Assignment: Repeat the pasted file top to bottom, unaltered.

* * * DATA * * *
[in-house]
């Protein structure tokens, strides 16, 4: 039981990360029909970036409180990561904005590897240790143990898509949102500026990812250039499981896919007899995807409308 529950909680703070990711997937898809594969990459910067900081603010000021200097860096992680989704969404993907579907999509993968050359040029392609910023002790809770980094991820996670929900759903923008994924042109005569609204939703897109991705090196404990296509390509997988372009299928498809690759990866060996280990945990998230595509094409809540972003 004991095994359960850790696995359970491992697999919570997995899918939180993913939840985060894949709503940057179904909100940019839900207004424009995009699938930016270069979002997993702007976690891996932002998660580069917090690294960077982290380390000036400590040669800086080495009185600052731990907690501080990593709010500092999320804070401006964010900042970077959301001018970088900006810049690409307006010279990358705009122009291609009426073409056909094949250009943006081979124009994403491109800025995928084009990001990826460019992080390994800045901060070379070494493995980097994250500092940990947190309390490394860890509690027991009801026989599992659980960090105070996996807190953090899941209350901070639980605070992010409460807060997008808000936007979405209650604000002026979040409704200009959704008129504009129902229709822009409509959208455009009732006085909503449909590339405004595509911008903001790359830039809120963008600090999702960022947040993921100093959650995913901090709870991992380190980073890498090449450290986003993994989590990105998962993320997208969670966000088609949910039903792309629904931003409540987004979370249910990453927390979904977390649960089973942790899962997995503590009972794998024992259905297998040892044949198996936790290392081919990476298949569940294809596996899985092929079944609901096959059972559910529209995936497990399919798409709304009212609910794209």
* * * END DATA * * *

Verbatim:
[in-house]
């Protein structure tokens, strides 16, 4: 039981990360029909970036409180990561904005590897240790143990898509949102500026990812250039499981896919007899995807409308 529950909680703070990711997937898809594969990459910067900081603010000021200097860096992680989704969404993907579907999509993968050359040029392609910023002790809770980094991820996670929900759903923008994924042109005569609204939703897109991705090196404990296509390509997988372009299928498809690759990866060996280990945990998230595509094409809540972003 004991095994359960850790696995359970491992697999919570997995899918939180993913939840985060894949709503940057179904909100940019839900207004424009995009699938930016270069979002997993702007976690891996932002998660580069917090690294960077982290380390000036400590040669800086080495009185600052731990907690501080990593709010500092999320804070401006964010900042970077959301001018970088900006810049690409307006010279990358705009122009291609009426073409056909094949250009943006081979124009994403491109800025995928084009990001990826460019992080390994800045901060070379070494493995980097994250500092940990947190309390490394860890509690027991009801026989599992659980960090105070996996807190953090899941209350901070639980605070992010409460807060997008808000936007979405209650604000002026979040409704200009959704008129504009129902229709822009409509959208455009009732006085909503449909590339405004595509911008903001790359830039809120963008600090999702960022947040993921100093959650995913901090709870991992380190980073890498090449450290986003993994989590990105998962993320997208969670966000088609949910039903792309629904931003409540987004979370249910990453927390979904977390649960089973942790899962997995503590009972794998024992259905297998040892044949198996936790290392081919990476298949569940294809596996899985092929079944609901096959059972559910529209995936497990399919798409709304009212609910794209």